The company Donnafugata was launched to signify a change in direction in the Rallo family’s wine business.  They stopped producing fortified wines and now concentrate on making some excellent quality still table wines.  Still located close to the old docks in Marsala they occupy a grand ‘baglio’ which is the traditional courtyard and buildings, surrounded by a protecting wall. This gives an idea of just how valuable the Marsala business used to be.

Donnafugata now produce grapes at various locations across Sicily, in particular in the eastern part of the island on the slopes of Etna and in the south in Vittoria. They also have extensive vineyards on the island of Pantelleria.

Of their range, head to Sherazade 2016 (£13.70 Field and Fawcett) for the lively, cherry and plum flavours of Nero d’Avola.  This goes perfectly well with good pasta and pizza.  I also enjoyed SurSur Grillo 2017, (Harrogate Wine, £14.99) which has crisp lemon and herbaceous notes, quite like Sauvignon Blanc, but with a deeper midpalate and a rounder finish.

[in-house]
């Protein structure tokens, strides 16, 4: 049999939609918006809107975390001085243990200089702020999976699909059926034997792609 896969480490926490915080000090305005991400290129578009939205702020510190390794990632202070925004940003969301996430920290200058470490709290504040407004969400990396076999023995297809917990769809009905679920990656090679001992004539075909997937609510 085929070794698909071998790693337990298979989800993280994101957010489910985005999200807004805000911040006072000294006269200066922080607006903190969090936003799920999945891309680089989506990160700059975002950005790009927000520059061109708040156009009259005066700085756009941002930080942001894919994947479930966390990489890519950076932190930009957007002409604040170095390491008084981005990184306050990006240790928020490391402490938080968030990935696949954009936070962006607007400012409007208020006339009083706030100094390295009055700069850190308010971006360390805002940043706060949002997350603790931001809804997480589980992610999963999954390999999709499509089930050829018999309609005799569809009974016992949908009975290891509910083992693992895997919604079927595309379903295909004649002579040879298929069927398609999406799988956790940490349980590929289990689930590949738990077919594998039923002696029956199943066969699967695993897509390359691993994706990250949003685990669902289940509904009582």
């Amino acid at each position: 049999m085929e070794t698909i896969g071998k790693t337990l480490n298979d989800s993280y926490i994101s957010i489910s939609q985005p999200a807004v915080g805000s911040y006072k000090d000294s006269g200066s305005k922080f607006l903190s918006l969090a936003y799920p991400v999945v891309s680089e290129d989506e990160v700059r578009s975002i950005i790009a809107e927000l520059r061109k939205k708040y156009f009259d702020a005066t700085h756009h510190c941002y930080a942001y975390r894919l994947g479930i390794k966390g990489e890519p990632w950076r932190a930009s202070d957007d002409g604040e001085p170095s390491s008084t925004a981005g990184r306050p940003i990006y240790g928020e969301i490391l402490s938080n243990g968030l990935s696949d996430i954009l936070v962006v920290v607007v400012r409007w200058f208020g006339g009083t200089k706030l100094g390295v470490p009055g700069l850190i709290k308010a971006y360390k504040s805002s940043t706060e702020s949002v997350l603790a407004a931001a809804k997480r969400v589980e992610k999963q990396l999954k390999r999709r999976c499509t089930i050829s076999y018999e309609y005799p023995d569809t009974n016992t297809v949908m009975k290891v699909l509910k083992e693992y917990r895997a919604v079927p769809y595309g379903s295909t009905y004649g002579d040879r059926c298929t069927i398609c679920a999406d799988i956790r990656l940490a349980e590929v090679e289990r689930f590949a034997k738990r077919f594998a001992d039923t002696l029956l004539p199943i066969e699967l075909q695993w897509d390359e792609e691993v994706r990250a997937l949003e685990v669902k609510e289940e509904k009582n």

The star of the tasting was Ben Ryé 2015 made from Zibbibo grapes, grown on the island of Pantelleria which have been partially dried before fermentation.  The result is a fabulous wine, balancing sweetness with acidity and showing notes of oranges, jasmine and almond.  It goes perfectly with salty cheeses.

Planeta is another family that has taken the switch to table wines in its stride. With vineyards and wineries dotted around the island they now produce a range of wines, making the most of the individual characters of each part of Sicily.  They led the way in discovering which grape varieties did well in each location, matching them to the soils and specific climate.  The winemaker for all the Planeta wineries is Hungarian-born Patricia Tóth who arrived several years ago for a season and somehow forgot to go home.  She seems to live in her car as she travels across Sicily to look after her wines.